This film is a classic. End of, some great acting and a great story about veterans coming back to civilian life.
I didnt really like it, personally. It was a little boring to begin with. My low rating is really just reflective of my personal taste rather than the quality of the film making itself. Didn't pull me in quite as well as I expected it to.
William Wyler's The Best Years of Our Lives is a cinematic gem that I'm proud to call one of my favorite films of all time. This post-World War II melodrama is a masterpiece of great emotional sincerity and intensity. It's almost three hours long but it could be longer, and it'd still be an absolute wonder. Its length is far from a problem since the beautifully constructed characters are all so down-to-earth and relatable that the film also succeeds at creating a strong bond between them and the audience, therefore making every minute memorable. Partly a tribute to WWII veterans and a compelling family drama, this is one of the greatest films from the 1940s.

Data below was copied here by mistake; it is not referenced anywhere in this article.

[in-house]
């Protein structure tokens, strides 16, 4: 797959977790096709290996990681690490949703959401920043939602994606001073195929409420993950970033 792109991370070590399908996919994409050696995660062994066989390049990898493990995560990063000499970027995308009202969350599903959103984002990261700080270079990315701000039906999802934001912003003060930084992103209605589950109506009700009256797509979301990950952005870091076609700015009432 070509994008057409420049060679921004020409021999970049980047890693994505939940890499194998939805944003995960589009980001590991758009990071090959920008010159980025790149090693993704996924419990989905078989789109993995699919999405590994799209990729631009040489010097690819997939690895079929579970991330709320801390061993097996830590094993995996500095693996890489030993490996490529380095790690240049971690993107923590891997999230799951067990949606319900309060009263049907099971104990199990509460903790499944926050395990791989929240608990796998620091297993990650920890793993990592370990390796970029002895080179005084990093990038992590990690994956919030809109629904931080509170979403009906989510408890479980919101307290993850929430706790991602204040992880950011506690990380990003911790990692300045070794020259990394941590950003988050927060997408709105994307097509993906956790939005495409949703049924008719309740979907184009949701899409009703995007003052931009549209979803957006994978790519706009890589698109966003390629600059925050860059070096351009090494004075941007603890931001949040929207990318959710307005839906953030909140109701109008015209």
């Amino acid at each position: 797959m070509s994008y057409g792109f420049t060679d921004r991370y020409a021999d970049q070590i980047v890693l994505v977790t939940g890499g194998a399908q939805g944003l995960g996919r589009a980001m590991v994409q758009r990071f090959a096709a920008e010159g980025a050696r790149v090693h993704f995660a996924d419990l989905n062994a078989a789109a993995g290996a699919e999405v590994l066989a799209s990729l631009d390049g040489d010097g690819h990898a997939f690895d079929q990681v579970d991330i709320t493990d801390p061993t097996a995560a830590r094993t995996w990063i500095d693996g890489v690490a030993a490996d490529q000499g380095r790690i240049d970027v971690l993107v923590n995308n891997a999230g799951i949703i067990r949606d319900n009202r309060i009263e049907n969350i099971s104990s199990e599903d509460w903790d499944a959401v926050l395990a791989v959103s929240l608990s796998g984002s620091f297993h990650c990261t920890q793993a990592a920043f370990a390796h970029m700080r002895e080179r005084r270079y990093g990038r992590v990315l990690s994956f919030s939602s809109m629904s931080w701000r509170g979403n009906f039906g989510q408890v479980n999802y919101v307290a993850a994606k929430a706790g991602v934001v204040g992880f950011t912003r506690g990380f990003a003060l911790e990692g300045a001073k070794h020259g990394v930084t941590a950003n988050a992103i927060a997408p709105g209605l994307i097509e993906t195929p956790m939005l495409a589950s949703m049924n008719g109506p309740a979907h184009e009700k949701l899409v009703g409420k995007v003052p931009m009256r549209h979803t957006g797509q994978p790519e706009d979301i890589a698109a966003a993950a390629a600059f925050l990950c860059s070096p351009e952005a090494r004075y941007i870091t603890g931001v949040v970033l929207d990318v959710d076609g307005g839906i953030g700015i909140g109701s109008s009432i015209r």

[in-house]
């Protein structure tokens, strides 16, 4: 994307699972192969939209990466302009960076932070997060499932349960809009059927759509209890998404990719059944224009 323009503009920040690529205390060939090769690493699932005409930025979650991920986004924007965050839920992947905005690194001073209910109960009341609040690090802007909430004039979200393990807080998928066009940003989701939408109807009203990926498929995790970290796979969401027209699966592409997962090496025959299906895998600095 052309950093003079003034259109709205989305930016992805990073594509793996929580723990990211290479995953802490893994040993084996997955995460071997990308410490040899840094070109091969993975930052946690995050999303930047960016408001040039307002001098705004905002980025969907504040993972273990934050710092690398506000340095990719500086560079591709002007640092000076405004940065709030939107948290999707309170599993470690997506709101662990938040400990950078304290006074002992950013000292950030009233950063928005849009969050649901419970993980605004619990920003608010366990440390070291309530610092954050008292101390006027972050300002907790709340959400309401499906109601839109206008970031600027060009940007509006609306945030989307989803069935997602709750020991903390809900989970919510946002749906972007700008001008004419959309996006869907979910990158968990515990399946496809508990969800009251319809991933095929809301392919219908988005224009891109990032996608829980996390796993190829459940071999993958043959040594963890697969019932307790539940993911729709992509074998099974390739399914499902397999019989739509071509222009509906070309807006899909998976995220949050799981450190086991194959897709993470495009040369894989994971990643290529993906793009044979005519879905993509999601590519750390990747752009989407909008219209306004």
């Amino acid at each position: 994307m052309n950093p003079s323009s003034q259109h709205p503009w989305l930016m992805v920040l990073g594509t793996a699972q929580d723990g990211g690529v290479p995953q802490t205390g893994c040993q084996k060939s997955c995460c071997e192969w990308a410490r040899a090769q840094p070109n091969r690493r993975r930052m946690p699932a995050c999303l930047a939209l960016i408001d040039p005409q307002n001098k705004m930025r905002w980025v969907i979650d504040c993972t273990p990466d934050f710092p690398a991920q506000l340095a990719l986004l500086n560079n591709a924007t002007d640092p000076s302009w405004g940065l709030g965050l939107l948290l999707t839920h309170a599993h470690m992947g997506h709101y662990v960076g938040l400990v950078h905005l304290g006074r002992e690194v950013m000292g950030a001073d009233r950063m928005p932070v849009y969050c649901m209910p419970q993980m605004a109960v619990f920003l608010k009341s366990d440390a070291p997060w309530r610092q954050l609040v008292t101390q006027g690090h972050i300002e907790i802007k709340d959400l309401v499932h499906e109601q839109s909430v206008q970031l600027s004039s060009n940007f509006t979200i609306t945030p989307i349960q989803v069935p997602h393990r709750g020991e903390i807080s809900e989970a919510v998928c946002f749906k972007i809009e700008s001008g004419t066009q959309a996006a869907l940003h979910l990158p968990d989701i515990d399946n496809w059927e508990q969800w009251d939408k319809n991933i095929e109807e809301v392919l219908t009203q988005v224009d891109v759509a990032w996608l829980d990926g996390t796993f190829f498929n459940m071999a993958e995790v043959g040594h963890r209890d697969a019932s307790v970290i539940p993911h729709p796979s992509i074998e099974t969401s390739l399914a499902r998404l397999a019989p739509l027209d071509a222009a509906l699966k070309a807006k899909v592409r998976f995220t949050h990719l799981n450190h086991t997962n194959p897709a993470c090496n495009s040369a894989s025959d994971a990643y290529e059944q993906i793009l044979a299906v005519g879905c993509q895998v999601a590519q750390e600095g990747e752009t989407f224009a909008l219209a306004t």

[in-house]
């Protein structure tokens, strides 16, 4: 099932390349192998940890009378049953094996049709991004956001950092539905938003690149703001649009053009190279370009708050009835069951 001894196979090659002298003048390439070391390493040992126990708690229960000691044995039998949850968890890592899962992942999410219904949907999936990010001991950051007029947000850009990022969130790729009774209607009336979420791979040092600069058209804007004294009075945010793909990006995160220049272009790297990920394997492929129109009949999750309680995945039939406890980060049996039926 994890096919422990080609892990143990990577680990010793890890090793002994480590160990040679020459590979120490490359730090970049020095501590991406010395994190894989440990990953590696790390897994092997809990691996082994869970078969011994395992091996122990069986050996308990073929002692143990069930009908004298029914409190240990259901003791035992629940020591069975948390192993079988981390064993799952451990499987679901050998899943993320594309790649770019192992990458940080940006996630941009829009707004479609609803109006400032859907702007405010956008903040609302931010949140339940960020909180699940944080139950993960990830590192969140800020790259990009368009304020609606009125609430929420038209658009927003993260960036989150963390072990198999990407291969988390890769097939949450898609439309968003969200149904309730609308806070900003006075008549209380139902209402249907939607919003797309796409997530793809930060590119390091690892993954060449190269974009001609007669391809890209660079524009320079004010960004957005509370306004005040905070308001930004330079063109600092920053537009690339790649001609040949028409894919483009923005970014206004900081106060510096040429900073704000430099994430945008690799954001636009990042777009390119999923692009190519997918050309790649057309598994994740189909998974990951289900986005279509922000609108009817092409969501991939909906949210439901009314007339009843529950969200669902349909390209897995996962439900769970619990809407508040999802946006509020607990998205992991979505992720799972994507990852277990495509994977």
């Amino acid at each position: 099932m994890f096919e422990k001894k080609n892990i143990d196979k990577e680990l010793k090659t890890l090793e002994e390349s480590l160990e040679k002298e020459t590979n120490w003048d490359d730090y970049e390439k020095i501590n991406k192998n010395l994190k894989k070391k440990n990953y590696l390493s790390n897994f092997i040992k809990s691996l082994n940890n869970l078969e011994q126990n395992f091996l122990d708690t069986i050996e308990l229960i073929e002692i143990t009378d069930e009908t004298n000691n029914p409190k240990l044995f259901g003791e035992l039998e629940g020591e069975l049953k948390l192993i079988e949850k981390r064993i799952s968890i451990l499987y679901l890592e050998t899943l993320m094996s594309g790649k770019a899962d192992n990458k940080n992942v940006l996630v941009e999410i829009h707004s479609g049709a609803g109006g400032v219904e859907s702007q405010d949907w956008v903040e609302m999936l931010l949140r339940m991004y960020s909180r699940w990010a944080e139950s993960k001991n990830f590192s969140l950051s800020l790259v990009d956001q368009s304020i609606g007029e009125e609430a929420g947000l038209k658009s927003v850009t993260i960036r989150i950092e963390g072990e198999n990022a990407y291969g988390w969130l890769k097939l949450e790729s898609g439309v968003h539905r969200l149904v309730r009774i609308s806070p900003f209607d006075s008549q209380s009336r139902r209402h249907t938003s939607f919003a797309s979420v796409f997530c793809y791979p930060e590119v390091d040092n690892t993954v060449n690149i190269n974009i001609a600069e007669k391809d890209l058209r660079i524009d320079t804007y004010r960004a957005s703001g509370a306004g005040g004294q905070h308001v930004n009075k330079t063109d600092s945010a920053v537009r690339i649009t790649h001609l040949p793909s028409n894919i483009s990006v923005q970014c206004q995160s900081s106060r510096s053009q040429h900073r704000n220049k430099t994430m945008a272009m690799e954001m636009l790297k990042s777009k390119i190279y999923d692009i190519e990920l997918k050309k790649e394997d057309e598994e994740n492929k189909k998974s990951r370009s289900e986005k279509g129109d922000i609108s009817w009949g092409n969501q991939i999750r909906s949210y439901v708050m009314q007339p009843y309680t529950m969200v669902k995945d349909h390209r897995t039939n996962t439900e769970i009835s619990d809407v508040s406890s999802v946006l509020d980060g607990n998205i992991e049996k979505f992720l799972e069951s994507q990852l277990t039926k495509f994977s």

Featuring a splendid cast led…
So unbelievably good. Perhaps the most powerfully emotional movie I've ever seen (it's a masterclass for filmmakers in this regard). It's 3 hours, but it feels like 90 minutes because every scene is engaging and you WANT to be watching. It's only that long because it has 2 and a half protagonists, and all of their stories require that much screen time. It is an incredibly satiating watching experience. It is everything a movie should be: engrossing plot-wise, emotionally stirring, satisfying, and even funny.
The aspect I most admired this time around was how it employed emotion. My definition of emotion is: the feeling that occurs when you face a prize or price of life. Life can only be two…